United States General Accounting Office GAO Report to the Chairman, Committee on National Security, House of Representatives June 1997 ENVIRONMENTAL PROTECTION Information Used for Defense Environmental Management GAO/NSIAD-97-135 United States GAO General Accounting Office Washington, D.C. 20548 National Security and International Affairs Division B-276616 June 11, 1997 The Honorable Floyd Spence Chairman, Committee on National Security House of Representatives Dear Mr. Chairman: As you requested, we are providing information on certain aspects of the Department of Defense’s (DOD) environmental compliance and cleanup activities. This report discusses (1) the extent to which DOD components are meeting requirements to provide data on the cost and status of compliance projects and (2) the relative risk characteristics DOD uses to determine priorities for site cleanup. Like private industry, DOD is subject to environmental, safety, and health Background laws and regulations. To meet the requirements of these laws and regulations at its installations, DOD has organized its environmental program into five areas: compliance, cleanup, conservation, pollution prevention, and technology. This report covers the two largest of these areas—compliance and cleanup,1 which at $2 billion each, account for more than 88 percent of DOD’s fiscal year 1997 environmental budget of $4.6 billion. (See a list of GAO related products at the end of the report.) Compliance focuses on operating and maintaining military installations in accordance with environmental laws and regulations of federal, state, and local jurisdictions. A number of federal laws protect the environment. According to DOD, those laws that most affect DOD’s funding for compliance are (1) the Clean Air Act; (2) the Federal Water Pollution Control Act (Clean Water Act); and (3) the Solid Waste Disposal Act, as amended by the Resource Conservation and Recovery Act (RCRA) of 1976. The Environmental Protection Agency (EPA) is the primary agency responsible for implementing environmental laws, but it may authorize states to administer some programs, including RCRA. Cleanup includes identification, investigation, and actual cleanup of existing contamination from hazardous substances and waste on active and closing installations and formerly used defense sites. According to DOD’s fiscal year 1996 annual report to Congress, DOD plans to spend about 1 Funding for cleanup includes $724 million appropriated in the Base Realignment and Closure account, as discussed in Military Bases: Potential Reductions to the Fiscal Year 1997 Base Closure Budget (GAO/NSIAD-96-158, July 7, 1996). Page 1 GAO/NSIAD-97-135 Environmental Protection B-276616 $27 billion for site cleanup at DOD installations beginning in fiscal year 1997, through the time period represented in the Future Years Defense Plan, and well into the next century. In restoring contaminated sites, DOD must comply with two major federal environmental laws—RCRA and the Comprehensive Environmental Response, Compensation, and Liability Act of 1980 (CERCLA), as amended—as well as applicable state laws and regulations. In this report, we use the term “standard” to define levels of contamination and the term “element” to refer to the three factors used by DOD and EPA to determine risk levels. Risk considers the following elements: (1) site contamination—the pollutants that are present and their concentrations; (2) an identified receptor—the people or ecosystems that could be harmed; and (3) an evident pathway—the medium through which the contaminant could reach the receptor. We use the term “characteristics” to describe the various combinations of risk elements and levels of contamination that we analyzed.2 Not all the information that DOD, EPA, and Congress have identified as Results in Brief required for compliance oversight is being provided. DOD components do not provide detailed expenditure data on compliance activities. DOD’s reports to EPA do not provide such information as whether compliance projects address existing or expected noncompliance. In addition, some data in DOD’s latest report to Congress were not complete or correct. DOD used a relative risk site evaluation methodology in designating 4,472 of 8,534 sites as high risk.3 Our analysis of reported data on 407 high-cost sites—including 266 considered high risk—indicates that DOD includes a range of site characteristics within its high-risk category. At 54 percent of the sites that were designated as high risk, all three elements used by DOD to make priority determinations were reported present. At the remaining 46 percent of the sites one or two of the elements, but not all three, were reported present. In addition, the reported levels of contamination at 58 of 2 DOD describes the elements of the relative risk site evaluation as follows: “(1)contamination hazard factor (CHF)—contaminant concentrations compared to comparison values (comparison values differ from cleanup standards and are typically two orders of magnitude higher than cleanup standards); (2) migration pathway factor (MPF)—is contamination moving or likely to move; and (3) receptor factor—are humans or sensitive environments currently or likely to be affected.” Additional information on how DOD applies its relative risk methodology is included in appendix IV. 3 Based on data as of September 30, 1995. DOD summary data as of September 30, 1996, designates 4,100 of 8,084 sites as high risk, but did not yet have supporting detail available for our analysis. Page 2 GAO/NSIAD-97-135 Environmental Protection B-276616 the 407 sites we analyzed were less than the standard DOD used to determine whether a site is contaminated. DOD, EPA, and Congress have established requirements for the defense Required Data for components to provide certain environmental data. The Office of the Compliance Secretary of Defense (OSD) has developed information requirements that Management Are Not are designed to help DOD manage its wide-ranging environmental compliance activities and cost. DOD must provide its environmental Always Available program plans to EPA, and certain data on its environmental compliance activities to Congress. However, not all of the required data are being provided. In addition, our May 1997 report addresses, among other related issues, DOD’s need for and efforts toward uniform tracking and management for programs involving DOD’s compliance with laws and regulations.4 DOD Reporting We and OSD have noted that DOD’s budget execution and financial reporting do not provide DOD or Congress with the information needed to provide for oversight of compliance. In 1995, the Deputy Under Secretary of Defense for Environmental Security began an environmental quality data initiative to promote consistency in compliance definitions, categories, and requirements. Under the initiative, DOD made changes to the classes it uses to prioritize nonrecurring (one time) compliance projects and added a new class “0” for recurring costs not related to one-time projects. DOD’s changes also permitted recurring and nonrecurring costs for compliance, conservation, and pollution prevention to be reported separately. After these changes, funds used for activities such as personnel, training, permits, fees, and hazardous waste disposal were to be reported as recurring costs, and funds used for activities such as underground storage tank replacement and stormwater system upgrades were to be reported as nonrecurring costs. EPA Reporting EPA has developed guidance for environmental data reporting under a system now called FEDPLAN, which replaced the reporting that had previously been required under the Office of Management and Budget 4 Environmental Protection: Status of Defense Initiatives for Cleanup, Technology, and Compliance (GAO/NSIAD-97-126, May 29, 1997). Page 3 GAO/NSIAD-97-135 Environmental Protection B-276616 Circular A-106.5 According to EPA headquarters officials, DOD stopped reporting A-106 information to EPA in 1994. OSD officials told us they had recommended canceling the circular’s reporting requirements because EPA was not using submissions and reporting did not help improve DOD’s environmental compliance program. According to EPA officials, DOD’s environmental data are important. In September 1996, DOD began submitting data files used to produce its annual environmental quality report to Congress. DOD officials told us they believe that the data files are more informative than previous data because they are linked to current budgets. For FEDPLAN system reporting, EPA requests that agencies, including DOD, provide information on 47 data elements related to environmental compliance activities. EPA ranks the importance of all required data elements on a three-point scale. Of the 47 data elements, EPA officials determined that 21 elements are critical to making the FEDPLAN system function effectively because a project cannot be entered into the system without them. EPA’s critical elements include federal facilities identification numbers, compliance status, compliance codes, and statutory authority. (Some elements, such as cleanup site data, may not apply to compliance activities.) Congressional Reporting Congress requires DOD to provide data on its environmental compliance activities. The Office of the Deputy Under Secretary of Defense for Environmental Security provides the data to Congress each year in a report entitled Defense Environmental Quality Annual Report to Congress. For the upcoming fiscal year 1996 report, OSD asked the defense components to provide data on planned recurring spending for fiscal years 1998 through 2002. Required report information was requested for the following categories: • appropriation, • major command, • installation, • federal facilities identification number, • state, • country, and • budget year. 5 The Office of Management and Budget Circular A-106 was issued in December 1974 and rescinded in April 1996. Executive Order 12088 (42 U.S.C. 4321 note), promulgated in 1978, requires federal agencies to provide a pollution control plan. According to EPA officials, FEDPLAN fulfills that requirement. Page 4 GAO/NSIAD-97-135 Environmental Protection B-276616 For fiscal year 1998 only, OSD also asked the defense components to provide information on nonrecurring projects costing over $300,000. In addition to the previous categories, DOD asked for the following information: • project description, • legal requirement, and • compliance class. Appendix I contains a more complete list and explanation of the reporting requirements. Extent to Which Data Most of DOD’s data involving future-year budget estimates for compliance Requirements Are Being activities are reported by the components, but details on actual Met expenditures are not. Also, the project data in DOD’s most recent report to Congress were not complete or accurate. Subsequent to our draft report, DOD provided additional fiscal year 1998 budget data to Congress.6 DOD also did not provide complete data to EPA in its submission of fiscal year 1997 data for environmental quality projects. The defense components’ submissions accounted for $422 million (18 percent) of DOD’s reported $2.33 billion total. The Army reported 36 percent of its total environmental quality budget, the Air Force reported 27 percent, and the Navy reported 6 percent. Marine Corps officials stated that, although they submitted data through the Navy to OSD for incorporation into DOD’s environmental quality report, for unknown reasons the same data did not reach EPA. That data showed projects estimated to cost $300,000 or more were valued at $39.5 million (25 percent) of the Marines Corps’ total fiscal year 1997 environmental quality budget of $157.6 million. Also, for those activities that DOD components reported to EPA, not all the details requested by EPA were provided. Some, but not all, DOD components provided information on 15 of 47 data elements. For the 21 elements identified by EPA as critical, the components provided at least partial data on 12. An EPA official stated and EPA guidance indicated that, without those data elements, EPA could not assess DOD’s overall compliance status or 6 The additional data provided by DOD in its budget submission contain information on the obligation of prior-year funds by component, appropriation, pillar (compliance, pollution prevention, and conservation), and functional area (e.g., permits and fees, waste disposal, Clean Air Act, and Clean Water Act). DOD officials stated that there is currently no requirement that DOD’s annual quality report to Congress contain project-level obligation data. Page 5 GAO/NSIAD-97-135 Environmental Protection B-276616 address the relative importance of the projects DOD is undertaking. In addition to DOD not providing data adequate for EPA’s analysis, an EPA official told us that it was received too late in the budget cycle for EPA to request additional data from DOD. (See app. II for a detailed breakdown of the data EPA requires and the information DOD provided.) DOD officials stated that they do not believe EPA has provided useful feedback on the environmental compliance data DOD has provided. Also, DOD officials stated that they are required to report only those projects estimated to cost $300,000 or more and that this requirement partially accounts for the difference between DOD’s total compliance budget and the amounts reported to EPA. In its fiscal year 1995 report, provided to Congress in December 1996, DOD accounted for only $2.33 billion of the $2.58 billion fiscal year 1997 environmental quality program reported in the President’s budget for 1998.7 Also, the report’s breakout of projects costing $300,000 or more omitted some projects. DOD officials told us they were aware of the difference between the report and the budget and would correct this amount in future reports. To direct resources to cleanup sites that pose the greatest risk to human Relative Risk health and the environment, DOD has developed a methodology for Characteristics at evaluating the relative risk at its sites. DOD stated that the methodology DOD’s Cleanup Sites provides a quantifiable basis for justifying requirements and allocating funds. On the basis of the degree of contamination and the potential exposure, DOD assigns each site a relative risk rating of high, medium, or low. According to DOD criteria, a site can be characterized as high if it has significant contamination or if it has lesser contamination that could potentially affect human health or the environment. DOD’sfiscal year 1995 report showed that relative risk assessments had been completed for 8,534 of 15,240 sites. Of the completed assessments, • 4,472 (52.4 percent) were reported as high, • 1,913 (22.4 percent) as medium, and • 2,149 (25.2 percent) as low. 7 DOD officials stated that the environmental quality program is divided into six major functions: planning, compliance, pollution prevention, conservation, education and training, and environmental technology. Page 6 GAO/NSIAD-97-135 Environmental Protection B-276616 We analyzed data on 91 installations that had a total of 407 sites that met our criteria for being a high-cost site.8 DOD components reported that these sites had estimated combined cleanup costs of $5.1 billion for fiscal year 1996 to completion. We identified those sites having similar characteristics. For example, we grouped the high-risk sites by the degree of identified contamination: significant, moderate, or minimal.9 We also grouped those sites having an identified means of contact between contaminants and people, animals, or plants and an evident pathway through which the contaminants could travel. Our review of DOD’s risk data worksheets for the 266 high-risk sites of the 407 total sites indicated that 20 percent reported significant contamination with a confirmed pathway and identified receptors. In addition, 54 percent reported all three elements of risk: contamination above standard, an identified receptor, and an evident pathway.10 (We did not visit the sites or determine the basis for cleanup in any of these cases.) Figure 1 shows the results of our analysis. The estimated cost to complete cleanup of the 266 high-risk sites is $4.3 billion. 8 The site data were requested from installations for which DOD’s annual report showed more than $20 million in planned funding during fiscal years 1996-98 or more than $100 million in projected costs from fiscal year 1996 to completion. 9 With a contaminant ratio (called a “comparison value”) of 1 signifying the standard, DOD designated sites whose contaminant ratios totaled over 100 as having significant contamination. DOD designated sites whose contaminant ratios totaled from 2 to 100 as having moderate contamination. DOD designated sites whose contaminant ratios totaled less than 2 as having minimal contamination. 10 DOD uses the same basic elements of risk as EPA but applies these elements in a simplified manner. For example, rather than a quantified score for the degree to which a pathway may exist for contaminants to reach receptors, such as people, DOD categorizes the pathway by whether it is “evident,” “potential,” or “confined.” Page 7 GAO/NSIAD-97-135 Environmental Protection B-276616 Figure 1: Our Analysis of DOD Sites With High Relative Risk 71 high-risk sites with moderate contamination, a confirmed pathway, AAAAAAAAAAAAAAAAAAAAAAAAAAAAAAAAAAAA and an identified receptor AAAAAAAAAAAAAAAAAAAAAAAA AAAA AAAAAAAA AAAAAAAA AAAAAAAAAAAAAAAAAAAA AAAA AAAAAAAA AAAAAAAA AAAAAAAA AAAAAAAA AAAAAAAA AAAAAAAA AAAA AAAAAAAA AAAA AAAA AAAAAAAA AAAA AAAA AAAAAAAA AAAA AAAAAAAA AAAAAAAA AAAAAAAA AAAA AAAAAAAAAAAAAAAAAAAAAAAA AAAA AAAAAAAA AAAAAAAA AAAAAAAAAAAAAAAAAAAA AAAAAAAAAAAAAAAAAAAAAAAA AAAA AAAAAAAA AAAAAAAA AAAAAAAAAAAAAAAAAAAA AAAA AAAAAAAA AAAAAAAA 27% AAAA AAAAAAAAAAAAAAAAAAAAAAAA AAAA AAAA AAAA AAAA AAAA AAAAAAAA AAAA AAAA AAAAAAAAAAAAAAAAAAAA AAAAAAAA AAAA AAAA AAAA AAAA 52 high-risk sites with significant contamination, a AAAAAAAAAAAAAAAAAAAAAAAA AAAA AAAAAAAA AAAAAAAA AAAAAAAAAAAAAAAAAAAA AAAAAAAA AAAA AAAAAAAA AAAAAAAA AAAAAAAA AAAAAAAA AAAAAAAA AAAAAAAA AAAA AAAAAAAA AAAAAAAA AAAAAAAA AAAAAAAA AAAAAAAAAAAA AAAAAAAAAAAA AAAA confirmed pathway, and an identified receptor 20 high-risk sites with minimal AAAAAAAA AAAAAAAA AAAA AAAA AAAA AAAA AAAA AAAA AAAA AAAA AAAA AAAA AAAAAAAA AAAAAAAA 20%AAAAAAAA AAAAAAAA AAAAAAAA contamination, a confirmed AAAA AAAAAAAA AAAA AAAA AAAAAAAA AAAA AAAAAAAA AAAA AAAA AAAA AAAA AAAAAAAA AAAAAAAA AAAA AAAA AAAA AAAA AAAA AAAA AAAAAAAA AAAA AAAAAAAA AAAA AAAA AAAA AAAAAAAA AAAA AAAA AAAAAAAA AAAA AAAAAAAA AAAAAAAA AAAAAAAA AAAA AAAA AAAAAAAA AAAA AAAA AAAAAAAA AAAA AAAAAAAA AAAA AAAA AAAA AAAA AAAAAAAA AAAAAAAA AAAA AAAA AAAA AAAA AAAA AAAA AAAAAAAA AAAA AAAAAAAA AAAA AAAA AAAA AAAAAAAA AAAA AAAA AAAAAAAA AAAA AAAAAAAA AAAAAAAA AAAAAAAA AAAA pathway, and an identified AAAAAAAA AAAAAAAA AAAA AAAA AAAA AAAA AAAA AAAA AAAA AAAA AAAA AAAA AAAAAAAA AAAAAAAA AAAA receptor AAAA 7% AAAA AAAAAAAA AAAA AAAA AAAA AAAA AAAA AAAA AAAA AAAA AAAA AAAA AAAAAAAA AAAAAAAAAAAAAAAAAAAA AAAAAAAA AAAA AAAA AAAA AAAA AAAA AAAAAAAA AAAA AAAA AAAAAAAA AAAA AAAAAAAA AAAA AAAA AAAA AAAA AAAAAAAA AAAAAAAA AAAA AAAA AAAA AAAA AAAA AAAA AAAAAAAA AAAA AAAA AAAA AAAA AAAA AAAAAAAA AAAA AAAA AAAAAAAAAAAAAAAAAAAA AAAAAAAA AAAA AAAA AAAA AAAA 46% 123 high-risk sites with one or more DOD elements of risk unconfirmed In our sample of 407 sites, we also identified those sites in all three relative risk categories (high, medium, and low) that had contamination, as reported by DOD, within the standards that DOD used. Of the 407 sites, 58 reported contamination levels that were less than the standard that DOD used. These 58 sites have estimated cleanup costs of about $443 million. (See app. III.) In discussing relative risk data, DOD and service officials stated that the ranking system is an initial screening method and only one of the factors considered by decisionmakers in determining whether to fund cleanup at specific sites. The officials stated that the final decisions are supported by detailed site assessments made in accordance with regulations.11 Also, 11 According to DOD, reuse is a major factor in prioritizing and funding decisions for sites at BRAC [Base Realignment and Closure] installations. For example, DOD stated that ANAD-48, an Army site on the first line of the appendix III table, is only in the fiscal year 1998 budget for $1,107,000, compared to the $118,457,000 cost to complete estimate shown in the table. Page 8 GAO/NSIAD-97-135 Environmental Protection B-276616 they noted that the existence of an estimated cost of completion does not mean that a site has in fact been funded for fiscal year 1998. DOD had no comments on the overall report message but they did suggest Agency Comments some technical and editorial changes. We made those suggested changes where we felt it was appropriate. We reprinted DOD’s comments in their entirety in appendix IV, as well as our comments on specific points. To address compliance data needs, we interviewed and reviewed data Scope and from officials at EPA headquarters; DOD’s Office of the Deputy Under Methodology Secretary of Defense for Environmental Security; and Army, Navy, Air Force, and Marine Corps headquarters. To address the risk-related characteristics of cleanup sites funded by DOD, we requested and analyzed 407 relative risk worksheets for selected high-cost sites at 91 high-cost installations identified from DOD’s 1995 annual report to Congress.12 The site data were requested from installations for which DOD’s annual report showed more than $20 million of planned funding during fiscal years 1996-98 or more than $100 million of projected costs from 1996 to completion. From each installation, we requested relative risk data worksheets for up to five sites: the three highest cost high-risk sites and the highest cost medium-risk and low-risk sites. We did not visit these sites, assess the relative risk standards DOD used, or determine the basis for cleanup in these cases. We conducted our review from November 1996 to March 1997 in accordance with generally accepted government auditing standards. Unless you publicly announce its contents earlier, we plan no further distribution of this report until 30 days from its issue date. At that time, we will send copies to other appropriate congressional committees; the Secretaries of Defense, the Army, the Navy, and the Air Force; the Commandant, Marine Corps; and the Directors, Office of Management and Budget and Defense Logistics Agency. We will also make copies available to others on request. 12 Defense Environmental Restoration Program Annual Report to Congress for Fiscal Year 1995. Page 9 GAO/NSIAD-97-135 Environmental Protection B-276616 If you or your staff have any questions concerning the report, please contact me on (202) 512-8412. Major contributors to this report are listed in appendix V. Sincerely yours, David R. Warren, Director Defense Management Issues Page 10 GAO/NSIAD-97-135 Environmental Protection Page 11 GAO/NSIAD-97-135 Environmental Protection Contents Letter 1 Appendix I 14 Compliance Data Requirements for the Department of Defense 1996 Annual Environmental Quality Report to Congress Appendix II 15 EPA FEDPLAN Data Requirements and DOD Service Submissions Appendix III 17 High-Cost Sites With Reported Contamination Levels That Do Not Exceed Standard Appendix IV 19 Comments From the Department of Defense Page 12 GAO/NSIAD-97-135 Environmental Protection Contents Appendix V 26 Major Contributors to This Report Related GAO Products 27 Table Table III.1: Sites Reported 17 Figure Figure 1: Our Analysis of DOD Sites with High Relative Risk 8 Abbreviations CERCLA Comprehensive Environmental Response, Compensation, and Liability Act DOD Department of Defense EPA Environmental Protection Agency OSD Office of the Secretary of Defense RCRA Resource Conservation and Recovery Act Page 13 GAO/NSIAD-97-135 Environmental Protection Appendix I Compliance Data Requirements for the Department of Defense 1996 Annual Environmental Quality Report to Congress Requirement Description Recurring cost data category Appropriation Operation and maintenance; military construction; procurement; the Department of Defense (DOD) working capital fund; or research, development, test, and evaluation. Major command “Self-explanatory.” Installation “Self-explanatory.” Federal facilities identification number Unique number used to identify the installation. State “Self-explanatory.” Country “Self-explanatory.” Budget years 1997 through 2001 Dollar value, in thousands, of each of the 5 budget years for an installation. Nonrecurring cost data category a Project name Descriptive name of the unique project Legal requirement A five-digit code corresponding to the appropriate statutory requirement. For example, the Clean Air Act (CAA) would be represented by CAA, and the Resource Conservation and Recovery Act (RCRA) (subtitle C) would be represented by RCRAC. Compliance class The priority code associated with the project. Project budget FY97 projected dollar value of the project, in thousands. a This category includes appropriation, major command, installation, and federal facilities identification number. Page 14 GAO/NSIAD-97-135 Environmental Protection Appendix II EPA FEDPLAN Data Requirements and DOD Service Submissions Element Service submission Data element description importance Army Navy Air Force Federal facilities identification 1 YES YES number Department/agency name 1 YES YES YES Bureau/major command name 1 YES YES YES Name of facility 1 YES YES YES Street mailing address 1 City name 1 Country 1 YES EPA region 1 Agency project number 1 YES Project name 1 YES YES YES Project city name 1 Multiple installations 1 Progress code 1 Total cost estimate 1 YES YES YES Federal agency funding 1 YES YES YES account code Estimated project cost 1 YES YES YES a Statutory authority 1 YES YES YES (law/regulation) Environmental category code 1 Compliance status 1 Compliance class 1 YES YES YES Priority score 1 Zip code (facility location) 2 National Priority List site 2 Ownership type 2 Project name contact 2 Project contact telephone 2 number Project street address 2 Zip code (project location) 2 Year funding required 2 YES Funded/unfunded 2 YESa Major program area 2 YES YESa Pollution prevention 2 Description 2 (continued) Page 15 GAO/NSIAD-97-135 Environmental Protection Appendix II EPA FEDPLAN Data Requirements and DOD Service Submissions Element Service submission Data element description importance Army Navy Air Force Operable unit/activity data 2,3 sheet Installation latitude/longitude 3 Building number 3 Room number 3 Project site latitude/longitude 3 Project milestones 3 Reasons for discontinuance 3 Federal agency program 3 element code Office of Management and 3 Budget appropriation account identification code Type of cost 3 Local priority 3 Bureau/major command 3 priority Geographic initiative 3 Reason for initiation 3 Legend for EPA element importance category 1 = Project cannot be entered into the system without this data. Input must be completed or corrected immediately. 2 = Project will be entered into the system. However, missing or inaccurate data should be completed or corrected within 45 days. 3 = Project will be entered into the system. Missing or inaccurate data should be corrected during the next update. Note: EPA—Environmental Protection Agency. a Data provided were incomplete. Source: Federal Agency Environmental Management Program Planning Guidance, EPA, October 1994, and DOD and service submissions to EPA. Page 16 GAO/NSIAD-97-135 Environmental Protection Appendix III High-Cost Sites With Reported Contamination Levels That Do Not Exceed Standard From DOD’s fiscal year 1995 cleanup report to Congress, we identified installations that reported more than $20 million in planned total spending during fiscal years 1996 through 1998, or more than $100 million in estimated cost from fiscal year 1996 to completion. We requested data for each installation’s three highest cost sites with a high-relative risk ranking and the highest cost sites with medium- and low-relative risk rankings. We received data for 91 installations as of March 27, 1997. In table III.1, “risk rating” is the overall relative risk assigned on each site’s worksheet, “contamination” is the DOD-prescribed contaminant hazard factor calculated for the site, and “cleanup cost” is the estimated cost to complete from fiscal year 1996 to completion. Table III.1: Sites Reported Dollars in thousands Service Risk rating Contamination Cleanup cost Army High 0.02 $118,457 Army High 0.04 639 Army High 0.15 18,626 Army High 0.24 471 Navy High 0.03 36,293 Air Force High 0.44 23,257 Air Force High 0.94 1,001 Army Medium 0.09 3,362 Army Medium 0.09 3,379 Army Medium 0.13 402 Army Medium 0.23 55,948 Army Medium 0.03 49,331 Navy Medium 0 643 Navy Medium 0.28 2,300 Air Force Medium 0 14,434 Air Force Medium 0.29 2,518 Air Force Medium 0.32 296 DLA Low 0.02 41 DLA Low 0.47 317 Army Low 0 6,341 Army Low 0 9,868 Army Low 0 430 Army Low 0.07 1,321 Army Low 0.19 4,179 Army Low 0.32 4,847 Army Low 0.34 2,254 (continued) Page 17 GAO/NSIAD-97-135 Environmental Protection Appendix III High-Cost Sites With Reported Contamination Levels That Do Not Exceed Standard Dollars in thousands Service Risk rating Contamination Cleanup cost Army Low 0.79 1,409 Army Low 0.83 1,930 Navy Low 0 4,546 Navy Low 0 8,341 Navy Low 0.01 557 Navy Low 0.01 632 Navy Low 0.10 573 Navy Low 0.10 2,164 Navy Low 0.10 392 Navy Low 0.11 2,734 Navy Low 0.16 80 Navy Low 0.20 1,520 Navy Low 0.29 2,431 Navy Low 0.04 920 Navy Low 0.50 57 Navy Low 0.60 1,004 Navy Low 0.17 906 Air Force Low 0 1,240 Air Force Low 0 572 Air Force Low 0 14,129 Air Force Low 0 816 Air Force Low 0.02 721 Air Force Low 0.04 383 Air Force Low 0.11 4,155 Air Force Low 0.14 1,826 Air Force Low 0.33 1,390 Air Force Low 0.43 510 Air Force Low 0.49 15,614 Air Force Low 0.53 3,707 Air Force Low 0.63 4,855 Air Force Low 0.63 100 Air Force Low 0.78 1,601 Total $442,770 Note: DLA—Defense Logistics Agency. Page 18 GAO/NSIAD-97-135 Environmental Protection Appendix IV Comments From the Department of Defense Note: GAO comments supplementing those in the report text appear at the end of this appendix. See comment 1. See comment 2. Page 19 GAO/NSIAD-97-135 Environmental Protection Appendix IV Comments From the Department of Defense See comment 3. See comment 4. Now on p. 2. See comment 4. Now on p. 2. See comment 3. Page 20 GAO/NSIAD-97-135 Environmental Protection Appendix IV Comments From the Department of Defense Now on p. 2. See comment 5. See comment 5. Now on p. 3. See comment 1. Now on p. 5. See comment 3. Now on p. 5. See comment 6. Now on p. 6. See comment 7. Page 21 GAO/NSIAD-97-135 Environmental Protection Appendix IV Comments From the Department of Defense Now on p. 6. See comment 6. Now on p. 7. See comment 3. Now on p. 7 See comment 3. Now on p. 7. See comment 3. Now on p. 8. See comment 8. Now on p. 8. See comment 9. Now on p. 8. See comment 10. Page 22 GAO/NSIAD-97-135 Environmental Protection Appendix IV Comments From the Department of Defense Now on p. 8. See comment 10. See comment 3. Page 23 GAO/NSIAD-97-135 Environmental Protection Appendix IV Comments From the Department of Defense The following are GAO’s comments on the DOD’s letter dated May 16, 1997. 1. Our draft report cited a 1994 working group that the Deputy Comptroller GAO Comments in the Office of the Secretary of Defense established to develop budgeting procedures for compliance activities. We deleted reference to that working group because DOD officials stated that they intended the authorization for an environmental security working group to be limited to cleanup activities. 2. The results in brief and relative risk sections address the relative risk site characteristics that DOD reported in its fiscal year 1995 annual report to Congress. Our report recognizes in the section on relative risk characteristics that the ranking system is an initial screening method that is only one of the factors considered by decisionmakers in determining whether to fund cleanup at specific sites. Our report recognizes other factors and therefore does not imply that relative risk evaluation is a substitute for a risk assessment. 3. We have modified our report in response to DOD’s comment. 4. We included these additional DOD data and conclusions in a footnote on page 2. 5. Our statement refers to distinctions such as the difference between “identified” receptors and “potential” or “limited” receptors. 6. The cited paragraph is intended only to introduce the subject. 7. DOD acknowledged that the total costs shown in its annual report, $2.33 billion, did not reflect all of the defense agencies’ projects. However, DOD indicated that it understated the figure by only $40 million, not the $250 million we reported. Even though DOD’s annual report lists technology as one of its six major environmental quality program functions, DOD officials told us they did not consider technology as part of the environmental quality program and thus excluded such amounts from reported totals. Our calculations, showing a difference of $250 million between the President’s budget and the annual report, included totals for the defense agencies and technology programs that DOD omitted. The 1998 President’s budget for fiscal year 1997 totaled $2.58 billion, including technology. The $2.37 billion cited by DOD included defense agencies but excluded technology. Since the President’s budget included technology Page 24 GAO/NSIAD-97-135 Environmental Protection Appendix IV Comments From the Department of Defense programs and the annual report did not indicate that technology programs were being excluded from reported totals, we have not changed our calculations. 8. We added the modifier “identified” to the first three notes. We did not add “potential” to the note for the 46 percent segment because we noted that other combinations, including confined pathways and limited receptors, were present. 9. We did not delete the term “standard” because our draft specified the term as defining levels of contamination and each of DOD’s relative risk worksheets used the term “standard” in this context. 10. We did not replace “determining whether to fund” with “prioritizing” but did add the additional information supplied by DOD. Page 25 GAO/NSIAD-97-135 Environmental Protection Appendix V Major Contributors to This Report Charles I. Patton, Jr. National Security and Uldis Adamsons International Affairs Richard Meeks Division, Washington, Joanne Jurmu D.C. Virgil Schroeder Kansas City Field Steve Pruitt Office Ben Douglas Lynn Gibson Office of the General Counsel Page 26 GAO/NSIAD-97-135 Environmental Protection Related GAO Products Environmental Protection: Status of Defense Initiatives for Cleanup, Technology, and Compliance (GAO/NSIAD-97-126, May 29, 1997). Federal Facilities: EPA’s Penalties for Hazardous Waste Violations (GAO/RCED-97-42, Feb. 28, 1997). DOD Problem Disbursements (GAO/AIMD-97-36R, Feb. 20, 1997). Environmental Cleanup: Inadequate Army Oversight of Rocky Mountain Arsenal Shared Costs (GAO/NSIAD/AIMD-97-33, Jan. 23, 1997). Military Base Closures: Reducing High Costs of Environmental Cleanup Requires Difficult Choices (GAO/NSIAD-96-172, Sept. 5, 1996). Environmental Protection: Status of Defense Initiatives for Cleanup, Compliance, and Technology (GAO/NSIAD-96-155, Aug. 2, 1996). Military Bases: Potential Reductions to the Fiscal Year 1997 Base Closure Budget (GAO/NSIAD-96-158, July 7, 1996). Environmental Compliance: Continued Need for Guidance in Programming Defense Construction Projects (GAO/NSIAD-96-134, June 21, 1996). Federal Facilities: Consistent Relative Risk Evaluations Needed for Prioritizing Cleanups (GAO/RCED-96-150, June 7, 1996). Military Bases: Closure and Realignment Savings Are Significant, but Not Easily Quantified (GAO/NSIAD-96-67, Apr. 8, 1996). Environmental Protection: Issues Facing the Energy and Defense Environmental Management Programs (GAO/T-RCED/NSIAD-96-127, Mar. 21, 1996). Environmental Protection: Challenges in Defense Environmental Program Management (GAO/T-NSIAD-95-121, Mar. 24, 1995). Military Bases: Environmental Impact at Closing Installations (GAO/NSIAD-95-70, Feb. 23, 1995). Environmental Cleanup: Case Studies of Six High Priority DOD Installations (GAO/NSIAD-95-8, Nov. 18, 1994). Page 27 GAO/NSIAD-97-135 Environmental Protection Related GAO Products Pollution Prevention: Status of DOD’s Efforts (GAO/NSIAD-95-13, Nov. 9, 1994). Environment: DOD’s New Environmental Security Strategy Faces Barriers (GAO/NSIAD-94-142, Sept. 30, 1994). Environmental Compliance: DOD Needs to Better Identify and Monitor Equipment Containing Polychlorinated Biphenyls (GAO/NSIAD-94-243, Aug. 24, 1994). Environmental Cleanup: Better Data Needed for Radioactively Contaminated Defense Sites (GAO/NSIAD-94-168, Aug. 24, 1994). Natural Resources: Defense and Interior Can Better Manage Land Withdrawn for Military Use (GAO/NSIAD-94-87, Apr. 26, 1994). Environmental Cleanup: Too Many High Priority Sites Impede DOD’s Program (GAO/NSIAD-94-133, Apr. 21, 1994). Environmental Compliance: Guidance Needed in Programming Defense Construction Projects (GAO/NSIAD-94-22, Nov. 26, 1993). (709222) Page 28 GAO/NSIAD-97-135 Environmental Protection Ordering Information The first copy of each GAO report and testimony is free. Additional copies are $2 each. 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Environmental Protection: Information Used for Defense Environmental Management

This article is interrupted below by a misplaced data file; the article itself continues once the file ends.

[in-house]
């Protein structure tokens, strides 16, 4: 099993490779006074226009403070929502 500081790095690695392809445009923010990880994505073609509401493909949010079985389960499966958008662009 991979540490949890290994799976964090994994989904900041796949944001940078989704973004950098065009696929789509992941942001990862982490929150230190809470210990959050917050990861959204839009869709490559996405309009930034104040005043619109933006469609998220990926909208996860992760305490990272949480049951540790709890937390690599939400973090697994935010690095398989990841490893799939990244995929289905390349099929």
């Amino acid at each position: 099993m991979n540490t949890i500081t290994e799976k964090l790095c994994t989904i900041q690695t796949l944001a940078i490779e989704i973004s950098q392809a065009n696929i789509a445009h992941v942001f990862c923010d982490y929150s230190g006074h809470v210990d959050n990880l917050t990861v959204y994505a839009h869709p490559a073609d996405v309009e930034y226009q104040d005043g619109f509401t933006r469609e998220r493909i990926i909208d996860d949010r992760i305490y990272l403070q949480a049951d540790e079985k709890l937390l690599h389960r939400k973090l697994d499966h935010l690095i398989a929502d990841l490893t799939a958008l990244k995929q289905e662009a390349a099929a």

Published by the Government Accountability Office on 1997-06-11.
Below is a raw (and likely hideous) rendition of the original report. (PDF)